“You mean the last one, the final one,” Tom said.

Why Tom? Why did he have to say that now?

General Tauring stopped in his steps and turned back. “I’m in no mood, Dr. Maplen. Just review the tables and give me your answer.”

Fortunately that didn’t get worse.

The general continued walking until he stood near the screen. He removed the remote from his pocket and pointed it at the screen. “This presentation is compliments of Colonel Jennings’ help, and the few times Captain Indalo was able to record the hull vehicles, along with some talented Photoshop users on Jennings’ team.” The huge screen lighted up and two seven-column tables appeared. “As you will note, the top table gives the number of decrease events in accordance with our time zone here at the base. The bottom table, per Dr. Maplen’s suggestion, displays the decrease events in accordance with the Turrone’s time zone, since, as mentioned earlier by Dr. Maplen, these specific times could be more significant, due to the hull’s apparent connection with Evan. I would like all of you to contemplate these tables a moment, and observe any similarities or differences.”

Colonel Stevens eyed the tables astutely. The only difference he could notice, other than the actual different time occurrences of the decrease events, was that for their base, starting on October 5th, the first day had four total decrease events, the second day had three total decrease events, and the third day had two total decrease events. However, for the first, second, and third days in the Turrones’ time zone, three decrease events happened each day. But for the fourth, fifth, sixth, and seventh day in either time zone, starting on the fourth day, six decrease events occurred, then for the next day seven, then five, and then possibly five on the last day, the seventh day, which, was today. Yet that could only be the case if Tom was correct, and the last decrease event ended it all, later tonight. He shuddered a moment, but forced himself to concentrate on General Tauring’s positive, adamant message about all of this. And then he noticed something else. Since the hull people had last been seen at Warburton, Victoria, on October 8th at about 1610 hours base time, the decrease events had odd time spans – a four hour spread on October 8th, but on October 9th, the first two were at four hours apart, then the next two at three hours apart, and then the last two that day were at four hours apart. On October 10th, all decrease events happened at five hours apart. And on October 11th, today, decrease events happened at six hours apart, except for determining the last one, which was yet to happen. But why did those decrease events happen at three hours apart? “Sir, if I may.”

“Go ahead, Stevens.”

He looked at Colonel Jennings. “The two, three-hour spread of decrease events. Is that after your last nuclear tests took place?”

“Yes, sir. But I’m not exactly sure, since maybe the hull was planning to do this anyway. Yet the decrease event spans did seem to increase after I stopped.”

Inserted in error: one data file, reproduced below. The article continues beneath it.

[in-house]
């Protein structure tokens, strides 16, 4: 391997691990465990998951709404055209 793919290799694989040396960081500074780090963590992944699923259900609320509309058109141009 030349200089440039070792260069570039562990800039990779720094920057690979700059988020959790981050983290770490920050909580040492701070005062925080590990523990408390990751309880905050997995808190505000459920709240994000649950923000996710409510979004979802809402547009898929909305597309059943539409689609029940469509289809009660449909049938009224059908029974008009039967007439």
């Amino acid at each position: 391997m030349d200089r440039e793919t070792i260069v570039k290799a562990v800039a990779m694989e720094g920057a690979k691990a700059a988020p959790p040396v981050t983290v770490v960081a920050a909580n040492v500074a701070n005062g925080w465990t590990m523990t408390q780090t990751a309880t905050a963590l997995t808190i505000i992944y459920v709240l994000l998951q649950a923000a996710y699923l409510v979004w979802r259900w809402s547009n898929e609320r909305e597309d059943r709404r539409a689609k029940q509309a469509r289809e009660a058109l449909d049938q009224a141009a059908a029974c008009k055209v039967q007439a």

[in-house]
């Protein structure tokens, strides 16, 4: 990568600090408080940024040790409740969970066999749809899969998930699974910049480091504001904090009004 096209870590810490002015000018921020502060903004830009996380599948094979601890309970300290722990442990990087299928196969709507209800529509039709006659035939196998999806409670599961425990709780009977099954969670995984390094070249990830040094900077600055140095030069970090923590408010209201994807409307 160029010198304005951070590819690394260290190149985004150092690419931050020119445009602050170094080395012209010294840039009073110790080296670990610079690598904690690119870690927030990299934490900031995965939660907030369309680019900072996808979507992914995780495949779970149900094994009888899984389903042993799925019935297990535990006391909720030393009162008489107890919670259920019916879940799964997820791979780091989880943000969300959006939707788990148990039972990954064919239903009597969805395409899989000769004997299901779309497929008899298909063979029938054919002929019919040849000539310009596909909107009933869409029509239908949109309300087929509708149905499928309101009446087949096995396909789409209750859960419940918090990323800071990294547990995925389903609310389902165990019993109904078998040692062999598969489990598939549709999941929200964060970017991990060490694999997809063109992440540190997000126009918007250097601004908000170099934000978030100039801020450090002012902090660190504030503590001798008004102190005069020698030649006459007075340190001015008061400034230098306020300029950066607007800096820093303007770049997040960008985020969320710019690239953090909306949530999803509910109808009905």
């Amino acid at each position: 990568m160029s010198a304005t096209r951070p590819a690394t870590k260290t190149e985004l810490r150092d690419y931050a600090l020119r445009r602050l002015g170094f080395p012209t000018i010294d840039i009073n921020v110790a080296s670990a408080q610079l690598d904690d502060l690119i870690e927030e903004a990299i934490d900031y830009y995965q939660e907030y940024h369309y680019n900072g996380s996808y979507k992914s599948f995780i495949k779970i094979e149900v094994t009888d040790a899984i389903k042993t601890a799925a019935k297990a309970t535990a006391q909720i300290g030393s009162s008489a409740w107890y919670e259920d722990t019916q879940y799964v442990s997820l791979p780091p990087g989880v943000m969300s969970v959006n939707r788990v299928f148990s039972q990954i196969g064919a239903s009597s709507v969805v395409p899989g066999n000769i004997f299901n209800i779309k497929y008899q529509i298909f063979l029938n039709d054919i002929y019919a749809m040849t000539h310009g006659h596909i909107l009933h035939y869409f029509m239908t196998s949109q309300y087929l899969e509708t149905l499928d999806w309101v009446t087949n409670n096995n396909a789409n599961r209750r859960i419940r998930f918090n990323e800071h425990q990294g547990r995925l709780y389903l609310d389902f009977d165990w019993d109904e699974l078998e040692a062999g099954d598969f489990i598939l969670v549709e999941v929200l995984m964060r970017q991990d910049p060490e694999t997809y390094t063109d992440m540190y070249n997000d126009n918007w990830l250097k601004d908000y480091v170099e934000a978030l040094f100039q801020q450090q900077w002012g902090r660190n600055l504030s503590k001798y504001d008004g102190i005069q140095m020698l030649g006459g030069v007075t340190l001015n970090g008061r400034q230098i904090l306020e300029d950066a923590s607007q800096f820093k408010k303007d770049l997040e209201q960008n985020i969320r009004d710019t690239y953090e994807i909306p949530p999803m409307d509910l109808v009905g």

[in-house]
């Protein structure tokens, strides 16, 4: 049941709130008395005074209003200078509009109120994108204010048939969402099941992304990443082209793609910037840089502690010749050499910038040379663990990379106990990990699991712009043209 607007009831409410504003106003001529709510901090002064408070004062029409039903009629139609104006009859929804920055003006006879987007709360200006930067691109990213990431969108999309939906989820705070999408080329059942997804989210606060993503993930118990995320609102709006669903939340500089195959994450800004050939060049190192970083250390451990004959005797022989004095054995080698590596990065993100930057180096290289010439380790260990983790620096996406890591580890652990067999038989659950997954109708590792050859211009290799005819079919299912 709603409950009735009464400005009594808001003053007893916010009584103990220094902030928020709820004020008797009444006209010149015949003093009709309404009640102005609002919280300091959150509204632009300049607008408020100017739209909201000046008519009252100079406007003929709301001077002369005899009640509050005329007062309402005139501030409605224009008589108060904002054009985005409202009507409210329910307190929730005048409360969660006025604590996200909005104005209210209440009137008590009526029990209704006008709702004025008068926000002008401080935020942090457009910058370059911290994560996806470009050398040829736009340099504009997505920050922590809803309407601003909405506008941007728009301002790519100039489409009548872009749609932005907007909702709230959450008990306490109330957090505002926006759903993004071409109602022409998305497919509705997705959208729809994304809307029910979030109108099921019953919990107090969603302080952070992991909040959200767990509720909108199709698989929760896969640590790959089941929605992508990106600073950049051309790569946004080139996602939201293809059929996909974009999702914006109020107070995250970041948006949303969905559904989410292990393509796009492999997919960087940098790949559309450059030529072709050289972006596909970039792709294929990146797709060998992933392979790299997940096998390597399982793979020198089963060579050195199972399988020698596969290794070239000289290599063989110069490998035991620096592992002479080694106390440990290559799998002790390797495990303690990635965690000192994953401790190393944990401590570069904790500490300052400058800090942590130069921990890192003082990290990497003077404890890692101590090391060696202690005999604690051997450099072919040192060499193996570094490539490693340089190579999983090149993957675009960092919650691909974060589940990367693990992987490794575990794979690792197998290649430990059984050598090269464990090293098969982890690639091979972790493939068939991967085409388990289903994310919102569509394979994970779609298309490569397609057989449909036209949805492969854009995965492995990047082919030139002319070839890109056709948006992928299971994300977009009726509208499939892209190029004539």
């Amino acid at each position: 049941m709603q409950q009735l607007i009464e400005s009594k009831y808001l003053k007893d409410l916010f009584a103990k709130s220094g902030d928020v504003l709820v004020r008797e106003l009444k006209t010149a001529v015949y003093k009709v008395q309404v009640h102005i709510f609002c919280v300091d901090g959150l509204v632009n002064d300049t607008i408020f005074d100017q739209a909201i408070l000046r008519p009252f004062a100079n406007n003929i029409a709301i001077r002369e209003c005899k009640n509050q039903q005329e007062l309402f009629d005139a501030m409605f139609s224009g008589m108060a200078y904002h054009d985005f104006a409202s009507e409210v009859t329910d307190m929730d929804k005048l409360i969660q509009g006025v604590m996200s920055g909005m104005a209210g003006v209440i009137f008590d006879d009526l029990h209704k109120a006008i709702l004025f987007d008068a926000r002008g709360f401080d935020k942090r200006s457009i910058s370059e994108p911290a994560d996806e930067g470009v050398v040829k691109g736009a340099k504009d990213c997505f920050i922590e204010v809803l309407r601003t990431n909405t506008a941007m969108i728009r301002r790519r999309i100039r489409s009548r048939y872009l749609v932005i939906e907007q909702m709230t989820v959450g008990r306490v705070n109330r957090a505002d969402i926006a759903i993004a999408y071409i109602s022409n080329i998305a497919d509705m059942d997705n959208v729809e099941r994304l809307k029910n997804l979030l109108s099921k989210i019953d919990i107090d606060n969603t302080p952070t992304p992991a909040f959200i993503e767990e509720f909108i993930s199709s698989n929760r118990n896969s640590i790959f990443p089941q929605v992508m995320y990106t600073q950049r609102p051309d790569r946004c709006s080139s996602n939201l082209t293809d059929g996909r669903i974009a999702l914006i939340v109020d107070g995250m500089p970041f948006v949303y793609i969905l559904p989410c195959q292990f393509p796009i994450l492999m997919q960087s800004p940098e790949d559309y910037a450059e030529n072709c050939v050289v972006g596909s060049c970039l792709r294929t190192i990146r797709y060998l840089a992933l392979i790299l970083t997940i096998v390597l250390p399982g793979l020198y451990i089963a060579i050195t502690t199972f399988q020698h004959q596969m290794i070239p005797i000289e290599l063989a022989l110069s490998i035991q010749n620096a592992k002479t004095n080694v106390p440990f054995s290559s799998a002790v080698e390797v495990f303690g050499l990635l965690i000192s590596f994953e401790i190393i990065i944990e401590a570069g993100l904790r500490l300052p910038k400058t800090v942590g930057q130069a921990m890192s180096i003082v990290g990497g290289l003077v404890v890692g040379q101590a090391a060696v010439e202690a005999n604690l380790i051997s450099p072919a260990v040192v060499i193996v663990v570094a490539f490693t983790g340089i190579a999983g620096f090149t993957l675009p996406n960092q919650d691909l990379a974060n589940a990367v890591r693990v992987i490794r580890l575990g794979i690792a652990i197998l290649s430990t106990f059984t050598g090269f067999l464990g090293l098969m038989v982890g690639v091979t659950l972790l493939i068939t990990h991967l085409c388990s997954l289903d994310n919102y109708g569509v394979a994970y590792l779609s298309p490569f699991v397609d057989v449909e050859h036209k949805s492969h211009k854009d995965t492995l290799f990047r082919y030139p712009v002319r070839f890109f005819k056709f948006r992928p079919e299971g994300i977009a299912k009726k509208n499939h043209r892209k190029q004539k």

“Yes, seems to be the case,” General Tauring said in agreement.

Slight motion by the door caught Colonel Stevens left eye. One of the two DFRs was quietly opening the door and allowing Captain Indalo to walk in, with, surprisingly, Hakan, right behind him. General Tauring’s back was to the door so he didn’t see them enter.

“So, Dr. Maplen,” General Tauring said, giving Tom a scrutinizing stare, “after examining the decrease event span, when do you believe the next one will occur?”

“Well, I can only conclude that since the hull is most likely following along Evan’s timeline, in his time zone, then it would have to be five hours from the most recent one, or twenty-three hundred hours base time, since that would be midnight their time. A conclusion of seven days, though not one hundred sixty eight hours, mind you, since this started.”

“Yes, that seven keeps popping up, as in seven people, seven of Indalo’s images, seven--”

“General Tauring!”

Another involuntary shudder shot up through Colonel Stevens. That was Indalo’s voice. He looked at him. Indalo’s bronze skin was tinged dark red, his eyes bulging.

“ExCUSE ME, Captain?” General  Tauring turned to see him. Almost the same identical red, bulging-eye look  now covered the general’s face too. “Did I just hear a very insubordinate tone from you?”

With each step he took within the large room, drawing closer, Indalo revealed an agitated state; he puffed in and out rough, deliberate breaths. He clenched and relaxed his fists repeatedly, though his arms hung loosely by his sides. “You…you never told us why our so-called EBE friends left us high and dry.”

The DFRs by the door had their weapons prepared for use and watched Indalo with alert eyes.

General Tauring fearlessly took a few steps closer to Indalo. “But I have a feeling you’re going to tell me. “ He eyed Hakan walking closer behind Indalo. Similar to that time after the general’s horrid nightstick strike on Evan, Hakan didn’t have his usual assured stance. “What exactly did you tell him, Dr. Hakan?”